Object.mixin( source, target ) | arguments changed

Andrea Giammarchi andrea.giammarchi at gmail.com
Thu Jun 13 16:34:57 PDT 2013


oh dear ... I forgot I wrote that Trait proof already ... well ... I am
willing to change/improve/modify that script if necessary, just let me know
what's the final decision (yep, that was an early shim out of emtpy specs
:D)

thanks for pointing that out


On Thu, Jun 13, 2013 at 4:18 PM, Peter Seliger <peter.seliger at googlemail.com
> wrote:

> If one thinks about how Andrea Giammarchi might have come up
> with his already reliable implementation of [Object.mixin] ...
>
> [
> https://github.com/WebReflection/object-mixin/blob/master/src/object-mixin.js
> ]
>
> ... the need for changing the order of arguments most probably
> will become less desirable.
>
> It combines both approaches that today's developers rely on
> if they try to "extend" or "augment" objects. If it was just
> for the many implementations of [*.extend] that do stepwise
> copy properties from one object to another it wasn't even worth
> discussing it. The second approach mostly gets referred to as
> "functional or function based mixins" - and Andrea's implementation
> of [Object.mixin] ...
>
>   function (
>     target, // object to enrich with
>     source, // mixin object or Trait (Function)
>     args    // optional arguments for Trait
>   ) { ... }
>
> ... considers the different variants of this composition
> pattern by providing/allowing a third parameter for what
> I'm willing to call a "Privileged Trait" or a "Privileged Mixin".
>
>   var
>     PrivilegedTrait = function (injectedReadOnlyState) {
>       // implementation
>     },
>
>     obj = {
>       // description
>     }
>   ;
>   PrivilegedTrait.call(obj, {state:"readonly"});
>
> //source.apply(target, args);
>
> Looking at the last line of the given example above there
> was really no other solution than Andrea came up with in
> order to support in a future proof way what already exists
> today in various ways - though neither amount nor precedence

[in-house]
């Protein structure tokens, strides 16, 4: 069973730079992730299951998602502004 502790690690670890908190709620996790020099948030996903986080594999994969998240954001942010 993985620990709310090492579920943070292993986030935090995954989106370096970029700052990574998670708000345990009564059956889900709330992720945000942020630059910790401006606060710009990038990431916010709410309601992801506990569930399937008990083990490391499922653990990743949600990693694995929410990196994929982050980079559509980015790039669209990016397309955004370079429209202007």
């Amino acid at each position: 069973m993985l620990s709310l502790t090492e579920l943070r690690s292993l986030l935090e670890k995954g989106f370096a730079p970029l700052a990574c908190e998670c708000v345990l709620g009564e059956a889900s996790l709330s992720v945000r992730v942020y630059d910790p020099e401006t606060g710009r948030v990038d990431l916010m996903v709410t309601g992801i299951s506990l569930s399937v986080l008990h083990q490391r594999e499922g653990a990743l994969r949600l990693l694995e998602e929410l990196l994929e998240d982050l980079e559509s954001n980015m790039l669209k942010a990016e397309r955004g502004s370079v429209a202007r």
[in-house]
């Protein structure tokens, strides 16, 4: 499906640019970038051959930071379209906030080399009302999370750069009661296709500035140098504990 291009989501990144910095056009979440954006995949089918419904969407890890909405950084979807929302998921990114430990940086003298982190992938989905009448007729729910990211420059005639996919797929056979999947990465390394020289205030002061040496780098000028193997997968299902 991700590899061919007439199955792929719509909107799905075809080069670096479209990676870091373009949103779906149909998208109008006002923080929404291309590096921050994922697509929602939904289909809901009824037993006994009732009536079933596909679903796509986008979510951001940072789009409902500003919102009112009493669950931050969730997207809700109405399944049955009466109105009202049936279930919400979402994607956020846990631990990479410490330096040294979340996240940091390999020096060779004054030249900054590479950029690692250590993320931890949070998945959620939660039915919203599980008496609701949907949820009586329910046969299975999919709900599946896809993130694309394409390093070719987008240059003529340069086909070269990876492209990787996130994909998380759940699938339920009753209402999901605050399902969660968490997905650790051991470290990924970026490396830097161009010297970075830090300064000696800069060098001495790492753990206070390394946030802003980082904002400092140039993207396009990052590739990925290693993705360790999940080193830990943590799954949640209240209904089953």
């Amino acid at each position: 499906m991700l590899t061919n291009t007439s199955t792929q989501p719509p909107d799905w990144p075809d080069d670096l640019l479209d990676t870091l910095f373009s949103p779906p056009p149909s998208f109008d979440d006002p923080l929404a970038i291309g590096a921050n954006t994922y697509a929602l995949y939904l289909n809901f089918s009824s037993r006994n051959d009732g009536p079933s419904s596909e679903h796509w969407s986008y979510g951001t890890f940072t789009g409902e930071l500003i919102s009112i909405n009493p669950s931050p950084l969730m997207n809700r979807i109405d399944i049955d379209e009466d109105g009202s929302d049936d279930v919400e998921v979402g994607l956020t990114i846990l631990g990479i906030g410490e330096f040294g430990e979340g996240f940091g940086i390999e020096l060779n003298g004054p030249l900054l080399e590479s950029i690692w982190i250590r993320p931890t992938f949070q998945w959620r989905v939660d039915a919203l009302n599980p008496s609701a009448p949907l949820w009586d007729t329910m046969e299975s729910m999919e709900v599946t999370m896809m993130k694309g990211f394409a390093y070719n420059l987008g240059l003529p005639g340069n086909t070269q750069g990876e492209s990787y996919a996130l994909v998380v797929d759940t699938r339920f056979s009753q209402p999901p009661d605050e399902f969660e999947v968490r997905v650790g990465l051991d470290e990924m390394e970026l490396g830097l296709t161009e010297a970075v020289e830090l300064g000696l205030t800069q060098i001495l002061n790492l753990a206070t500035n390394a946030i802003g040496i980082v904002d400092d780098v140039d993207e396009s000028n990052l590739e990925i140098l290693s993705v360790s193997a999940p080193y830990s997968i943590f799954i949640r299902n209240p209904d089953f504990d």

> of this methods arguments should be changed.
>
> Secondly. What are the advantages of invoking [Object.mixin]
> with more than one source over the disadvantage of loosing
> this methods clean interface if there is [Array.forEach] ...
>
> [source_A, source_B, source_C].forEach(function (source) {
>   Object.mixin(target, source);
> });
>
>
> Thirdly. Andrea's approach easily can be "shimmed" for ES3
> and does not hide JavaScript's natural/native predisposition
> for Trait/Mixin composition under to much syntactic sugar.
>
> Last. Only if there should ever the naming of "mixin"
> seriously be questioned again I would propose to choose
> [Object.compose] as an alternative.
>
>
> additional links that might proof what I just brought into discussion:
> [http://www.mail-archive.com/es-discuss@mozilla.org/msg22677.html]
> [https://github.com/petsel/javascript-code-reuse-patterns]
> [
> https://github.com/petsel/javascript-code-reuse-patterns/blob/master/source/components/composition/Traits/PrivilegedTrait.js
> ]
> [
> https://github.com/petsel/javascript-code-reuse-patterns/blob/master/source/components/composition/Mixins/PrivilegedMixin.js
> ]
>
>
> thanks - Peter
>
>
>
> On Thu, Jun 13, 2013 at 5:38 PM, Tobias Buschor
> <tobias.buschor at gmail.com> wrote:
> >
> > I propose to change the arguments.
> >
> > The second argument "target" is optional and default to
> "Object.create(null)"
> > The return-value is the modified target
> >
> > Advantages:
> >  - Without the second argument, we can copy the source
> >  - It is more natural to say "mixin the source into the target" =>
> misin.(source, target)
> >
> > Disadvantages
> >  - Its not suitable to extend the function to accept multiple sources in
> the future
> >
> > _______________________________________________
> > es-discuss mailing list
> > es-discuss at mozilla.org
> > https://mail.mozilla.org/listinfo/es-discuss
> >
> _______________________________________________
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>
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